Gall's Law is a rule of thumb for systems design from Gall's book Systemantics: How Systems Really Work and How They Fail. It states:
A complex system that works is invariably found to have evolved from a simple system that worked. A complex system designed from scratch never works and cannot be patched up to make it work. You have to start over with a working simple system.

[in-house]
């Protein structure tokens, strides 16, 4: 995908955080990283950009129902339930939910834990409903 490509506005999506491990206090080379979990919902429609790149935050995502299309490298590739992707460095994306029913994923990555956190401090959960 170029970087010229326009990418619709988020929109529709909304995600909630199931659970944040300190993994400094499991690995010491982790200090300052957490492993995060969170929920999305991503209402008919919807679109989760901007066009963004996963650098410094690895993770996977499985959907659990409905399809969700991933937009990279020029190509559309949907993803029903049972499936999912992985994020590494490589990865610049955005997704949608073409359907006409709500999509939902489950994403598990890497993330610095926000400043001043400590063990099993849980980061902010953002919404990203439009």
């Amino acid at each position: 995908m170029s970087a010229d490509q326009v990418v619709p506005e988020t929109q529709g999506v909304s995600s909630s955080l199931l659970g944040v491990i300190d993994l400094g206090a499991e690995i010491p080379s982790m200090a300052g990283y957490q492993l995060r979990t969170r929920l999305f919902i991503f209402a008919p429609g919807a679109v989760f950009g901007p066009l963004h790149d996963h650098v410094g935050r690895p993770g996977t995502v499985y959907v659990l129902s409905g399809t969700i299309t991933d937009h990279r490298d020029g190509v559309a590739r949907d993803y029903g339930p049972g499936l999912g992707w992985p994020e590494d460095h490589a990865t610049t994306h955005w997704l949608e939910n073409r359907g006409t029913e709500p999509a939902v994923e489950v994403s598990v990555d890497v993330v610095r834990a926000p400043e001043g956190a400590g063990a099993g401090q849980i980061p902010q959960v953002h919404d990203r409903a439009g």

The final step of "systems thinking" is the elimination of time itself. With real-time computers that are never shut down, all potentiality will be subject to management, choice, selection and intervention. The future will hold no surprises because it will be part of the present.
even when the underlying rules for a system are extremely simple, the behavior of the system as a whole can be essentially arbitrarily rich and complex.